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KARE 11 Investigates: Daycares struggling after denied emergency COVID-19 funding

Gov. Tim Walz said he would support daycares that kept their doors open for children of essential workers. But thousands of providers say that help has not come.

JANESVILLE, Minn — Like so many family daycares across Minnesota, Jena Mulcahey already had a tough time staying afloat financially. Then coronavirus hit in the spring, and the number of kids in her care went from nine to one.

She was going to close, but changed her mind after Gov. Tim Walz made a plea to the state’s providers: stay open for children of essential workers.

“We would appreciate if you continued to care for kids and their families and would like to support you if you decide to remain open,” he wrote in an email to them on March 16.

Mulcahey assumed that Walz’s offer of “support” meant financial aid. But months later, Mulcahey has received nothing.

“We were counting on that help,” she said. “We were told everything was going to be OK.”

She’s not alone. Mulcahey is one of thousands of daycare providers who kept their doors open expecting financial help, but instead got nothing, KARE 11 Investigates has found.

In March, the legislature approved a $30 million child care grant package, which was to go to providers who “prioritize spaces in their program for children of essential workers.” The decision was later made to provide funding through three rounds.

Through two rounds of funding, the agency that’s administered the money, the Department of Human Services, has denied more than 7,000 applications, including from providers who care for children of essential workers – also called Tier 1 children.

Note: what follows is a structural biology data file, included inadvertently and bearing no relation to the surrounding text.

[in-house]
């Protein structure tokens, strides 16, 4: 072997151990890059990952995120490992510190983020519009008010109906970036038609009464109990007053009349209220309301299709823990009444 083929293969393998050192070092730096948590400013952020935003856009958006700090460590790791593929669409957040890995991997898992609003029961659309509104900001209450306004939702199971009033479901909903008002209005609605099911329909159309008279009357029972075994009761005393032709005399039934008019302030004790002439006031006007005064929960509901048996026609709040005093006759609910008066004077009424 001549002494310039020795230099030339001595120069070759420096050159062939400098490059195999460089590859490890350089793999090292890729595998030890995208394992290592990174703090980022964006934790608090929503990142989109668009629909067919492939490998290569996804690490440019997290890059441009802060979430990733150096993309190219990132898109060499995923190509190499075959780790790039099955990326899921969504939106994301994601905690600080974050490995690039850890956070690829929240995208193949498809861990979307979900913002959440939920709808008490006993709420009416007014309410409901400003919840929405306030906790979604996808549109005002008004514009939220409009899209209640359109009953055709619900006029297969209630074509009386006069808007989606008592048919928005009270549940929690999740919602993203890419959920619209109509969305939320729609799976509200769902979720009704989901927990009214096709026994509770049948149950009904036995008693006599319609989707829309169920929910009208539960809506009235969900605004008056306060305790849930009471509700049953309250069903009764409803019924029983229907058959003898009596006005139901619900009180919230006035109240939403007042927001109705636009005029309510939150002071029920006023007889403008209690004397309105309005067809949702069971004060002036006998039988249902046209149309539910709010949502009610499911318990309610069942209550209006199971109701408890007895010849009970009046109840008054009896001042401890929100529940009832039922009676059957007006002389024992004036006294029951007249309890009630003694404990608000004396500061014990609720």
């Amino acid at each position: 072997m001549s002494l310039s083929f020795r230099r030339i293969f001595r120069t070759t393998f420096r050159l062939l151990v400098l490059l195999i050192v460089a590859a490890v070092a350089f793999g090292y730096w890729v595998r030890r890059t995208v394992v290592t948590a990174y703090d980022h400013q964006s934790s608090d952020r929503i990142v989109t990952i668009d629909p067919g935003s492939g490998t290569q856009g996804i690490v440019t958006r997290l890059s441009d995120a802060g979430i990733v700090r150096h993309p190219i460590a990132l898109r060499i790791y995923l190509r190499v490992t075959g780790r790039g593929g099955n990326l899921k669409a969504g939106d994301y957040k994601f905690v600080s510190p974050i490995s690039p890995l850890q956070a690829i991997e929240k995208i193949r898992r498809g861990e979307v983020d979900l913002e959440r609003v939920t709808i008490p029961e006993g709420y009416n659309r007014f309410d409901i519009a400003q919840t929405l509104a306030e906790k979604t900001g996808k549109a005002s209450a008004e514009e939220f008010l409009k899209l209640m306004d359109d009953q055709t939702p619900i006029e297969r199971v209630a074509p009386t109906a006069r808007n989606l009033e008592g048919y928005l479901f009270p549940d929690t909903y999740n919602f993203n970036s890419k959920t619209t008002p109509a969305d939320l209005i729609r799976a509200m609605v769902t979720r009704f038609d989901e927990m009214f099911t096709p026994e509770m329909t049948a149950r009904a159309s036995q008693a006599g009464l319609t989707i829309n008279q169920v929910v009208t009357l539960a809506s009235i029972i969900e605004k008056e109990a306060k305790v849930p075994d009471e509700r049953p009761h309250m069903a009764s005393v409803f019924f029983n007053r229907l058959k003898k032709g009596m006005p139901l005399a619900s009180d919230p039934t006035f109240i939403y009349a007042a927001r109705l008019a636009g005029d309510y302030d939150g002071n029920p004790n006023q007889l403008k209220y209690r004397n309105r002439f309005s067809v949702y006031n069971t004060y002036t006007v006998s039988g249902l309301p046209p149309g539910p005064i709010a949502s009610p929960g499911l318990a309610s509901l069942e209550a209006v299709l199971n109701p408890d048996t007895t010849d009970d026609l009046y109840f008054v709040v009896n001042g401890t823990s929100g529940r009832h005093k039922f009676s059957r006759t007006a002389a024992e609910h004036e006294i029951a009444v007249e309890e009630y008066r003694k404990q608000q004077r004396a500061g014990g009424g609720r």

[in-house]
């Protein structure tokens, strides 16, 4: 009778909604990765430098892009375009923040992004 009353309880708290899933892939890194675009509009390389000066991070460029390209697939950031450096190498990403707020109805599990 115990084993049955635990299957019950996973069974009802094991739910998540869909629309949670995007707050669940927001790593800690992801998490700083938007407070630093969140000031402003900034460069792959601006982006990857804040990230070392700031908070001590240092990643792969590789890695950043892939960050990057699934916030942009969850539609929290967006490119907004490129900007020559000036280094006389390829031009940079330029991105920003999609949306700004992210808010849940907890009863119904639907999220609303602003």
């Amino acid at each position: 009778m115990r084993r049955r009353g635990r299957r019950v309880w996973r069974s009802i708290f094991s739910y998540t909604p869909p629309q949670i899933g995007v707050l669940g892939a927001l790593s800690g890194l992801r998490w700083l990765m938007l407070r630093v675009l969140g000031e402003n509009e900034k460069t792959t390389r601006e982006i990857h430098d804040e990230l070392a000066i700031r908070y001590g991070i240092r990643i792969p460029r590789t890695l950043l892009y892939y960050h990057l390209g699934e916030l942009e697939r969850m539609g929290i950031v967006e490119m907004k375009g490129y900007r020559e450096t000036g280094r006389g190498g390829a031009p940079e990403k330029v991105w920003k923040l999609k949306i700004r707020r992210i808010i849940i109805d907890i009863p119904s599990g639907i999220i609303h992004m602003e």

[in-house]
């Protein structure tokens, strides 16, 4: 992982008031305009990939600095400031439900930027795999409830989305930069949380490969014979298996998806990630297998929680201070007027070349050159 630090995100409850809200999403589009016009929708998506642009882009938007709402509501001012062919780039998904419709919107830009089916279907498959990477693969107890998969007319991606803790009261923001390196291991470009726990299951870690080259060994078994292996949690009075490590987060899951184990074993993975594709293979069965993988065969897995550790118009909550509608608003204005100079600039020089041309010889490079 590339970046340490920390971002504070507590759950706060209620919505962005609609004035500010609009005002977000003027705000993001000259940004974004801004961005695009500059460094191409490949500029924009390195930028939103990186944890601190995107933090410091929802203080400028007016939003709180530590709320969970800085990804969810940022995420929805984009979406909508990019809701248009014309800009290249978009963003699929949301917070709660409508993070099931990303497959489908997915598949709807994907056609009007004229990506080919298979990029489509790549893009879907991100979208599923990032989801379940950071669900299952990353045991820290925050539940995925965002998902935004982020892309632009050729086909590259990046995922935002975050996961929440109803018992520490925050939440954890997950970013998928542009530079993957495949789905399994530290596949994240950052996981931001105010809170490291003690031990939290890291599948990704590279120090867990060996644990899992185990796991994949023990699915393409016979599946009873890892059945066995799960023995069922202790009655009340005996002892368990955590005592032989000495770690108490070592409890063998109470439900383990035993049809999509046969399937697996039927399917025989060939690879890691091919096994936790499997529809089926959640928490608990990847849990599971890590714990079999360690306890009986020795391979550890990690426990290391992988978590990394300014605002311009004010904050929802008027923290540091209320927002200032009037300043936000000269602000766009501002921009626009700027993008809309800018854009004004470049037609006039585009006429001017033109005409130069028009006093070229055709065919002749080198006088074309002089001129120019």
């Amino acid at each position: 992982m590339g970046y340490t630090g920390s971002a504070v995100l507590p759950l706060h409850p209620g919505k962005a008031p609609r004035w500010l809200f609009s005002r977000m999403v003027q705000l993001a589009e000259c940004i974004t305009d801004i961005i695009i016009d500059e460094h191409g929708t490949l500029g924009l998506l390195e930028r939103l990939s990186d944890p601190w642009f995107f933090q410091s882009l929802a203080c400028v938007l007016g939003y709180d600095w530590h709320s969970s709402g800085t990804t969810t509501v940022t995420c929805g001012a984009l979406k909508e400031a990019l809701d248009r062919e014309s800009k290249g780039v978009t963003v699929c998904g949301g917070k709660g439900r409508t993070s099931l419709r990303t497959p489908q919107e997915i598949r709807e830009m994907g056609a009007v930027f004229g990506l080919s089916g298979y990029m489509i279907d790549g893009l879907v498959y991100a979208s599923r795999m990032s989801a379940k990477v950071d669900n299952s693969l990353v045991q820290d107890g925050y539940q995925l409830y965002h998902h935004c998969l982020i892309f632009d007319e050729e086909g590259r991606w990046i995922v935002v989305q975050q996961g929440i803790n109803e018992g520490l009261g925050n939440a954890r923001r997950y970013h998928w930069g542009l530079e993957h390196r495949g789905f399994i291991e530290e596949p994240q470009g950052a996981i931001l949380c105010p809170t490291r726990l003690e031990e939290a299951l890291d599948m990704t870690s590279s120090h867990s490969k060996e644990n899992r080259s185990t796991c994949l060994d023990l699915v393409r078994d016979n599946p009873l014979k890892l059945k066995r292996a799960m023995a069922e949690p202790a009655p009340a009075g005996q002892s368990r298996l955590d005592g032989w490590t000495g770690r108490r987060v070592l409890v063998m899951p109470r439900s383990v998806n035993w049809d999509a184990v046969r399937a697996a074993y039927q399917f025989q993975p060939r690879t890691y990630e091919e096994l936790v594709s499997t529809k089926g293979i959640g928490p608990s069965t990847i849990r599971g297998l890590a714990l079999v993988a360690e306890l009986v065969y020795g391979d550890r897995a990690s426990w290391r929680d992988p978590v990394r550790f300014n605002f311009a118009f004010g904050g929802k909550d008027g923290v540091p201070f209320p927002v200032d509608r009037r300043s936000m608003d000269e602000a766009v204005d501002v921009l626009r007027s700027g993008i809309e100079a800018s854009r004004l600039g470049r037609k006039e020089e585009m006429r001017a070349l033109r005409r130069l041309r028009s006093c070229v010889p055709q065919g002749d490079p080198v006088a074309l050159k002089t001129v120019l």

Yet when KARE 11 reviewed the data, we found that DHS has approved more than $460,000 to 65 providers who did not care for “Tier 1” children.

“It makes my blood boil,” said Julie Seydel, the public policy director for the Minnesota Association of Child Care Professionals.

Credit: KARE 11
Julie Seydel says the lack of funding "makes my blood boil."

Seydel said that without the grant funding, providers across the state are struggling to stay open, including her own. She said she’s losing about $600 a week after going from 12 kids to two.

“We’ve got some providers who haven’t been able to make their house payments,” she said.

Making the sting worse: had she and other providers closed, they could have made more money through unemployment.

“They asked us to step up. We stepped up,” Seydel said. “We are putting our families in jeopardy by having multiple children, multiple families every single day.”

And though providers like Seydel said they’ve asked for answers as to why they haven’t received the grant funding, they’ve received little response.

Providers not getting answers

After approving the grant funding, the legislature left the specific funding criteria up to DHS and a non-profit agency ChildCare Aware, a daycare advocacy group.

The metrics they created for the first round of funding relied heavily on a daycare’s proximity to essential workers and facilities, such as hospitals and prisons. While the legislature mandated that the money go to providers who “would be financially at risk without a grant,” there were no metrics that specifically measured that.

The result: only about one in five of the applicants received funding during the first round.